MACNBR   00242
MUSEO ARGENTINO DE CIENCIAS NATURALES "BERNARDINO RIVADAVIA"
Unidad Ejecutora - UE
artículos
Título:
Impact of defoliation intensities on plant biomass, nutrient uptake and arbuscular mycorrhizal symbiosis in Lotus tenuis growing in a saline-sodic soil
Autor/es:
I. GARC√ćA ; R. MENDOZA
Revista:
PLANT BIOLOGY
Editorial:
WILEY-BLACKWELL PUBLISHING, INC
Referencias:
Lugar: Berlin; Año: 2012 vol. 14 p. 964 - 964
ISSN:
1435-8603
Resumen:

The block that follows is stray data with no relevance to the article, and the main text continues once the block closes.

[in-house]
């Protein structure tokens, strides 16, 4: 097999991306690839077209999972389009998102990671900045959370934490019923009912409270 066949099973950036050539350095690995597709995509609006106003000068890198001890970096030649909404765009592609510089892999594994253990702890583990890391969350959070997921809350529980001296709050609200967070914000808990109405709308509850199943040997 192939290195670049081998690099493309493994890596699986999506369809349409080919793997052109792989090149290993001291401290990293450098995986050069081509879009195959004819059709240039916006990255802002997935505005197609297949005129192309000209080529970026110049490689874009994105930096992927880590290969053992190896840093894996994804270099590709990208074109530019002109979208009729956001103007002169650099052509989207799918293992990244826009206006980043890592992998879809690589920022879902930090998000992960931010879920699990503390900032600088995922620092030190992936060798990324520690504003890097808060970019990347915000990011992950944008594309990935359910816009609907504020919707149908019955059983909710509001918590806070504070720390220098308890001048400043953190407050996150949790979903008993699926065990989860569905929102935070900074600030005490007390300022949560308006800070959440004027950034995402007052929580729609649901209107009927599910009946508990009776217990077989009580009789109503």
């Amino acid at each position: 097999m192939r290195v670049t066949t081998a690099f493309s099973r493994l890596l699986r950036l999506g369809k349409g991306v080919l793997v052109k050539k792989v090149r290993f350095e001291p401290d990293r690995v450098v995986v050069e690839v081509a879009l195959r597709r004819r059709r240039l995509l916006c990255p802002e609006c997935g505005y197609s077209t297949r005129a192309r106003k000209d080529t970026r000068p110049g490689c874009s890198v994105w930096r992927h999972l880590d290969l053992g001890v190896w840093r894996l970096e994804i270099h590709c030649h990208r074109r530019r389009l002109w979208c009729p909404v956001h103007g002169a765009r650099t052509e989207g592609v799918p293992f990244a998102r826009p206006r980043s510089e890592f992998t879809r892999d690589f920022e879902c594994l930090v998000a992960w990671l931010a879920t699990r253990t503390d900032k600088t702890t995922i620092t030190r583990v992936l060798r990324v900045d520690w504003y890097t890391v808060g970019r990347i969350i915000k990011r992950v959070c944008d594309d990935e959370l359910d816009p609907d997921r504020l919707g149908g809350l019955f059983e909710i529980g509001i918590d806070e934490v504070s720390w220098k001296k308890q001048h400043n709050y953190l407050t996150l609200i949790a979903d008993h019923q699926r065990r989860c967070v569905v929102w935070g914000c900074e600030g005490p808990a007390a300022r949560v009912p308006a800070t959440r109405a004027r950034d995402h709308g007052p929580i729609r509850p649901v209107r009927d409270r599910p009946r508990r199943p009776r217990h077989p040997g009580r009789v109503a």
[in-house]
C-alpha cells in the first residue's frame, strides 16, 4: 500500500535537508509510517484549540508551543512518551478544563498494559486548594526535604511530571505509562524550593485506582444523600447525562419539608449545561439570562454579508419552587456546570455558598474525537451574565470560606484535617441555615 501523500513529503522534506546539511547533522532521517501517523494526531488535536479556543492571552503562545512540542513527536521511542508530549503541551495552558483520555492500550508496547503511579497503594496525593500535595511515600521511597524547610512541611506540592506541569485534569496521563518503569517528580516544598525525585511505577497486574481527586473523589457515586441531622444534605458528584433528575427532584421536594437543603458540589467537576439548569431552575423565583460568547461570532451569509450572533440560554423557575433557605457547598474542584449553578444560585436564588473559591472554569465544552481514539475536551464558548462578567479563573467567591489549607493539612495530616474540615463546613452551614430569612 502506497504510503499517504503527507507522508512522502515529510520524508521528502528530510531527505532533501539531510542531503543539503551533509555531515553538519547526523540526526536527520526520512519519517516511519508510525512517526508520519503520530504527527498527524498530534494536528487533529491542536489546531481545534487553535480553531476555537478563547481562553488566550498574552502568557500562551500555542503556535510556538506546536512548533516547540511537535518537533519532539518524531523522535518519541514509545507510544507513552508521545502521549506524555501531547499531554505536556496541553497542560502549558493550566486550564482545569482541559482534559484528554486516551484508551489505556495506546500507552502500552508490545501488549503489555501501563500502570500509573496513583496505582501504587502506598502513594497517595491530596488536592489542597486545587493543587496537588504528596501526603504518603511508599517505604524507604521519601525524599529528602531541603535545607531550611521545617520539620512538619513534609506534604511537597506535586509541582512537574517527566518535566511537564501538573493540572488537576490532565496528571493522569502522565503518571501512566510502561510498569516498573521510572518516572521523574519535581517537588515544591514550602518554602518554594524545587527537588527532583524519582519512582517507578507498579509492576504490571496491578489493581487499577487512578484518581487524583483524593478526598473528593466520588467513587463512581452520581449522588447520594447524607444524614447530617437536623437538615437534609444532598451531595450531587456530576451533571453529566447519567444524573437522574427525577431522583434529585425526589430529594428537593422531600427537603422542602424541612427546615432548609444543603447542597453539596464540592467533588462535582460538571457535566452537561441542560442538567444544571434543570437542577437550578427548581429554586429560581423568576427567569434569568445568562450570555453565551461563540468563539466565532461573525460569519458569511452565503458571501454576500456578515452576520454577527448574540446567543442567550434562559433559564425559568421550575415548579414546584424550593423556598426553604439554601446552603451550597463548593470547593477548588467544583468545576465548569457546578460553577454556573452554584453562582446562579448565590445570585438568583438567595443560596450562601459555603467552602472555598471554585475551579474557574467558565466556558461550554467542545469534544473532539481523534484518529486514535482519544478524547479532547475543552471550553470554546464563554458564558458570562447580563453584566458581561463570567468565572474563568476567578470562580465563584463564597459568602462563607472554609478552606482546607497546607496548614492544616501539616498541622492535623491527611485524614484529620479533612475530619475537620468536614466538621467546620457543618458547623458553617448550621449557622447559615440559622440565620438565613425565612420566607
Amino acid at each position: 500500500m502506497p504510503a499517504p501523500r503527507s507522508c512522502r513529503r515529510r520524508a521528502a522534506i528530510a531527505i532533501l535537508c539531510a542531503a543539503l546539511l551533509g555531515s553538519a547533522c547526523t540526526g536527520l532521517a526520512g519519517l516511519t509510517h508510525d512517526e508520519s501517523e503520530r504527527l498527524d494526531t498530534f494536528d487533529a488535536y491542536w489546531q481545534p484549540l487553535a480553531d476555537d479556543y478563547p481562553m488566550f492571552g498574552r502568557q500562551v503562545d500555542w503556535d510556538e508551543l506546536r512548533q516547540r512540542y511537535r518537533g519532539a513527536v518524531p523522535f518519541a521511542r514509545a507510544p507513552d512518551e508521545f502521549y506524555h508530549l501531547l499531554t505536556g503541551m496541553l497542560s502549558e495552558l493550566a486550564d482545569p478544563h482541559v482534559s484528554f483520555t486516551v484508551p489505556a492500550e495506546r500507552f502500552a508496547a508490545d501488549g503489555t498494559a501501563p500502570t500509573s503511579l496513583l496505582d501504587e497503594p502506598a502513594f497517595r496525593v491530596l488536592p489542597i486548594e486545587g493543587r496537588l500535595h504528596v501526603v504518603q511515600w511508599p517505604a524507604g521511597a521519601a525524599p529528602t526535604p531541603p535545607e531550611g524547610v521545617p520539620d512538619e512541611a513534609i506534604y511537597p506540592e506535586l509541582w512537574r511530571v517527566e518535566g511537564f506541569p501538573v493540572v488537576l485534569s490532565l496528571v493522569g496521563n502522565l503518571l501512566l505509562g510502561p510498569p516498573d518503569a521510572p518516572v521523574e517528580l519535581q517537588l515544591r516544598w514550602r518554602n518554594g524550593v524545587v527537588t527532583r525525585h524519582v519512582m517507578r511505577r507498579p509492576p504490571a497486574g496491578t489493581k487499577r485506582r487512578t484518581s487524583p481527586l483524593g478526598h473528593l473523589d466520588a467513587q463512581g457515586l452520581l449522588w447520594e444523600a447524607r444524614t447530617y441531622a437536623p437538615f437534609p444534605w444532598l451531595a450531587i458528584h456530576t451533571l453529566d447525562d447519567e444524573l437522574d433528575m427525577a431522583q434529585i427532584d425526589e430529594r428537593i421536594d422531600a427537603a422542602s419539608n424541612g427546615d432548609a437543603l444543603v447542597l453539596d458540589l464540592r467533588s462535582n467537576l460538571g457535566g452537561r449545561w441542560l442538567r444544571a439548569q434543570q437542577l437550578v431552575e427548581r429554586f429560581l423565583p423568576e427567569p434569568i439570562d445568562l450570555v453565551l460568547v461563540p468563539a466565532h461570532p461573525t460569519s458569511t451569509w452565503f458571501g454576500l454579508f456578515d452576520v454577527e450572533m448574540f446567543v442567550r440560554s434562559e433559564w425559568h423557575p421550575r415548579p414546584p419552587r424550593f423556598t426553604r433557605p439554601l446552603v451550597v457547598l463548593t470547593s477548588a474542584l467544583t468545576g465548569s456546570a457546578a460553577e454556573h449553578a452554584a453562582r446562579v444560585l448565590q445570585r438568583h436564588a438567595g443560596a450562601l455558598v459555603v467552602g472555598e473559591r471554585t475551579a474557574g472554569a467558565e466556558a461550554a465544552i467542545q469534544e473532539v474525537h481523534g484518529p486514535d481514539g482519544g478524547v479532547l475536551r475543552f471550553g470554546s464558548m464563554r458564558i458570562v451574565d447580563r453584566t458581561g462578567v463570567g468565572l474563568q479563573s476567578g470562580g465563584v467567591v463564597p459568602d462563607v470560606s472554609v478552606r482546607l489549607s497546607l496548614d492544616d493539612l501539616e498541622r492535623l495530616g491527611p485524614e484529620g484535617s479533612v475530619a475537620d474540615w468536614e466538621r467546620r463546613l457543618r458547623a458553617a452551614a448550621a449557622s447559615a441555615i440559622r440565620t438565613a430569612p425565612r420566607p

The impact of different defoliation intensities on the ability of Lotus tenuis plants to regrowth, mobilize nutrients, and to associate with native AM fungi and Rhizobium in a saline-sodic soil was investigated. After 70 days, plants were subjected to 0, 25, 50, 75 and 100% defoliation and the shoot regrowth was assessed at the end of subsequent 35 days. Compared to non-defoliated plants, low or moderate defoliations up to 75% did not affect shoot regrowth. However, 100% treatment affected shoot regrowth and the clipped plants were not able to compensate the growth attained by non-defoliated plants. Root growth was more affected by defoliation than shoot growth. P and N concentrations in shoots and roots increased with increasing defoliation meanwhile Na+ concentration in shoots of non-defoliated and moderately defoliated plants was similar. Non-defoliated and moderately defoliated plants prevented increases of Na+ concentration in shoots by both reducing Na+ uptake and Na+ transport to shoots by accumulating Na+ in roots. At high defoliation, the salinity tolerance mechanism is altered and Na+ concentration in shoots was higher than in roots. Reduction in the photosynthetic capacity induced by defoliation neither changed the root length colonized by AM fungi nor the arbuscular colonization but it decreased the vesicular colonization. Spore density did not change, but hyphal density and Rhizobium nodules increased with defoliations. The strategy of the AM symbiont consists in investing the most of the C resources to preferentially keep the arbuscular colonization as well as the inoculum density in soil.